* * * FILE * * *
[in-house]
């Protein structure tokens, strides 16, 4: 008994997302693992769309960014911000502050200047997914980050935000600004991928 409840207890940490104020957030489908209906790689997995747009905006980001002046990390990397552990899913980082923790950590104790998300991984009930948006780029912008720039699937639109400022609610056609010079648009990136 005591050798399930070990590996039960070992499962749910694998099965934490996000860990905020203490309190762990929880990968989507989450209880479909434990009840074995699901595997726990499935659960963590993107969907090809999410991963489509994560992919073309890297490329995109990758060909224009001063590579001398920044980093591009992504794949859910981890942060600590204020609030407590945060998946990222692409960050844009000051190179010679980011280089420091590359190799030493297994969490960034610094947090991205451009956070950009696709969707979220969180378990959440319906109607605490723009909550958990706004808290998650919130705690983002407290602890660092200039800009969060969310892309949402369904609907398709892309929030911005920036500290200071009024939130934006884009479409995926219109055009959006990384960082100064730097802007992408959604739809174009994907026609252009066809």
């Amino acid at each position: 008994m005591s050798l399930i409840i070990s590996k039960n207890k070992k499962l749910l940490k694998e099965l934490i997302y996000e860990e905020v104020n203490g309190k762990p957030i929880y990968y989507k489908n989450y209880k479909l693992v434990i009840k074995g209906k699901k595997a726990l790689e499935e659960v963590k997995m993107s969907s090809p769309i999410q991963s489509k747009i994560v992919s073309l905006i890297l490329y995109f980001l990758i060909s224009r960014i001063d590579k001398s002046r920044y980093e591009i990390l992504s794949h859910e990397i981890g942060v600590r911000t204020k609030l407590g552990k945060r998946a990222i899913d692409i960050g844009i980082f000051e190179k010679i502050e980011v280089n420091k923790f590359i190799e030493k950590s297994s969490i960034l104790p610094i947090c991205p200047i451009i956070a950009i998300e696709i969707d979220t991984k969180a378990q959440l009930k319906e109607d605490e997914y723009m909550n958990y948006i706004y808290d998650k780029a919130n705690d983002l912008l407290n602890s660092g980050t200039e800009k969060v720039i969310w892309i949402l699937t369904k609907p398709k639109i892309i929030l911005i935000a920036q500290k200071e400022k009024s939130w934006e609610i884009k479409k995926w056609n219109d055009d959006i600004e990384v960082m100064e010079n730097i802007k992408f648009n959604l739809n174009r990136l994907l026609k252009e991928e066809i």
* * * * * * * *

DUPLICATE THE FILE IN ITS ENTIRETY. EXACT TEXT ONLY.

[in-house]
């Protein structure tokens, strides 16, 4: 008994997302693992769309960014911000502050200047997914980050935000600004991928 409840207890940490104020957030489908209906790689997995747009905006980001002046990390990397552990899913980082923790950590104790998300991984009930948006780029912008720039699937639109400022609610056609010079648009990136 005591050798399930070990590996039960070992499962749910694998099965934490996000860990905020203490309190762990929880990968989507989450209880479909434990009840074995699901595997726990499935659960963590993107969907090809999410991963489509994560992919073309890297490329995109990758060909224009001063590579001398920044980093591009992504794949859910981890942060600590204020609030407590945060998946990222692409960050844009000051190179010679980011280089420091590359190799030493297994969490960034610094947090991205451009956070950009696709969707979220969180378990959440319906109607605490723009909550958990706004808290998650919130705690983002407290602890660092200039800009969060969310892309949402369904609907398709892309929030911005920036500290200071009024939130934006884009479409995926219109055009959006990384960082100064730097802007992408959604739809174009994907026609252009066809």
């Amino acid at each position: 008994m005591s050798l399930i409840i070990s590996k039960n207890k070992k499962l749910l940490k694998e099965l934490i997302y996000e860990e905020v104020n203490g309190k762990p957030i929880y990968y989507k489908n989450y209880k479909l693992v434990i009840k074995g209906k699901k595997a726990l790689e499935e659960v963590k997995m993107s969907s090809p769309i999410q991963s489509k747009i994560v992919s073309l905006i890297l490329y995109f980001l990758i060909s224009r960014i001063d590579k001398s002046r920044y980093e591009i990390l992504s794949h859910e990397i981890g942060v600590r911000t204020k609030l407590g552990k945060r998946a990222i899913d692409i960050g844009i980082f000051e190179k010679i502050e980011v280089n420091k923790f590359i190799e030493k950590s297994s969490i960034l104790p610094i947090c991205p200047i451009i956070a950009i998300e696709i969707d979220t991984k969180a378990q959440l009930k319906e109607d605490e997914y723009m909550n958990y948006i706004y808290d998650k780029a919130n705690d983002l912008l407290n602890s660092g980050t200039e800009k969060v720039i969310w892309i949402l699937t369904k609907p398709k639109i892309i929030l911005i935000a920036q500290k200071e400022k009024s939130w934006e609610i884009k479409k995926w056609n219109d055009d959006i600004e990384v960082m100064e010079n730097i802007k992408f648009n959604l739809n174009r990136l994907l026609k252009e991928e066809i």